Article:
Immunosuppression may induce new lesions or cause preexisting lesions to flare. New lesions of porokeratosis have occurred as quickly as 4 months after initiation of immunosuppressive therapy, or as long as 14 years [31, 33] and may resolve following cessation of immunosuppressive therapy. [34, 35]
Trauma, such as a burn, may also trigger porokeratosis. 
DSAP and PM are the most commonly seen variants. The other forms of porokeratosis are rare.
Porokeratosis most commonly occurs in fair-skinned individuals. Porokeratosis is rare in darker-skinned populations.
PM and PPPD affect men twice as often as women.
DSAP is twice as likely to develop in women compared with men. 
Linear porokeratosis is seen with equal incidence in men and women.
PPPD and linear porokeratosis may be seen at any age, from birth to adulthood.
PM usually develops in childhood.
Disseminated superficial porokeratosis (DSP) generally develops in the third or fourth decade of life.
The prognosis is generally excellent. This is especially true for disseminated superficial porokeratosis (DSP).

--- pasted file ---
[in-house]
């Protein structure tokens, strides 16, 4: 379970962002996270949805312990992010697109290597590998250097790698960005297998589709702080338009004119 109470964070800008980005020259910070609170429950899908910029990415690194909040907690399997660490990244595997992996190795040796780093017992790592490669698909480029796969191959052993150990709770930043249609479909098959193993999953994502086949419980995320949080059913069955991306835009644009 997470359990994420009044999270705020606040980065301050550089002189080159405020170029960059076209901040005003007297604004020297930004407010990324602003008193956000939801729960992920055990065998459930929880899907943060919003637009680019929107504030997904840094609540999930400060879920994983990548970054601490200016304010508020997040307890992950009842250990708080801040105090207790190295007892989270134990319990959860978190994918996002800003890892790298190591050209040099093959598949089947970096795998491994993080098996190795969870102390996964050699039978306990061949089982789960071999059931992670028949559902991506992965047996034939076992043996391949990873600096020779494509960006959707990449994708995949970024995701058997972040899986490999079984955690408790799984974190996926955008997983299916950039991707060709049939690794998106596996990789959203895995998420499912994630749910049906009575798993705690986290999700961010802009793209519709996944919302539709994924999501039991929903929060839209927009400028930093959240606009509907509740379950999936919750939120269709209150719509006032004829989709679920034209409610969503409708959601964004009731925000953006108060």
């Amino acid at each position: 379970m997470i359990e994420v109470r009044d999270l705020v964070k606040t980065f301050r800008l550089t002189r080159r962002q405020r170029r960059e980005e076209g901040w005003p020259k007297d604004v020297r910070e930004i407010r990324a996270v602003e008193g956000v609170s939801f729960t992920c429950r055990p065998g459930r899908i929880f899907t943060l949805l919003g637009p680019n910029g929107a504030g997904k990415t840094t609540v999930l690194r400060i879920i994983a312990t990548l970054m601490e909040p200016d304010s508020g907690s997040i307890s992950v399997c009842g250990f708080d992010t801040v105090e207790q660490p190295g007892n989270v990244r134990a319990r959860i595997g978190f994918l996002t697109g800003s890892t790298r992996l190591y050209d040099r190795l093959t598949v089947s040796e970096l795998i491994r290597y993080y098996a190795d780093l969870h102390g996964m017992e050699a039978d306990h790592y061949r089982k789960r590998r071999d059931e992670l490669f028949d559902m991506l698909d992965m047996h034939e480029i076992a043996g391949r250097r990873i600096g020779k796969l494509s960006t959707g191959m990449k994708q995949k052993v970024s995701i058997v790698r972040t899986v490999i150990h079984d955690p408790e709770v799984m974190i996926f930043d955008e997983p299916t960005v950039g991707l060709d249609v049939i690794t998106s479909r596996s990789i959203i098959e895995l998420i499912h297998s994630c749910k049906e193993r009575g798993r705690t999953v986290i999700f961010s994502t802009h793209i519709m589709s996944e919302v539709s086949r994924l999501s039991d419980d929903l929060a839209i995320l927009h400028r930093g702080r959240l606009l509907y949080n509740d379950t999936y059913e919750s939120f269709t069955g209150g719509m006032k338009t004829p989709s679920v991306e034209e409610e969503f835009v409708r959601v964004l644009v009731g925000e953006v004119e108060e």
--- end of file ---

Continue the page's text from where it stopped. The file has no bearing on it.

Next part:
Large lesions of porokeratosis, linear porokeratosis, or porokeratosis in an immunocompromised patients should be monitored carefully for the development of cutaneous malignancies within the porokeratosis lesions. Malignant transformation can occur in about 7.5% of patients. [38, 39, 40] Lesions that are large, long-standing, or linear have the greatest risk of developing an associated malignancy.  Chromosomal instability and reduced immune surveillance with overexpression of p53 are hypothesized to play a role in the development of cutaneous malignancies within porokeratosis. [42, 43, 44, 45, 46]
PM circumferentially involving the digits may induce pseudoainhum. Most lesions are asymptomatic. Ulcerative lesions have been described. Giant PM in a facial or acral location may cause destruction of underlying soft tissue or pseudoainhum with amputation. 
Patients must practice strict sun precautions. These measures include wearing protective clothing; applying sunblock; avoiding exposure to midday sunlight; and discontinuing exposure to artificial ultraviolet light, such as tanning beds and therapeutic phototherapy.
Consideration for vitamin D3 supplementation should be made given the need for careful sun avoidance and protection.
Patients must periodically examine their skin for lesions suggestive of malignancy. A qualified physician should promptly evaluate any change in a porokeratosis lesion.
Family members should be examined for porokeratosis if familial porokeratosis is suspected.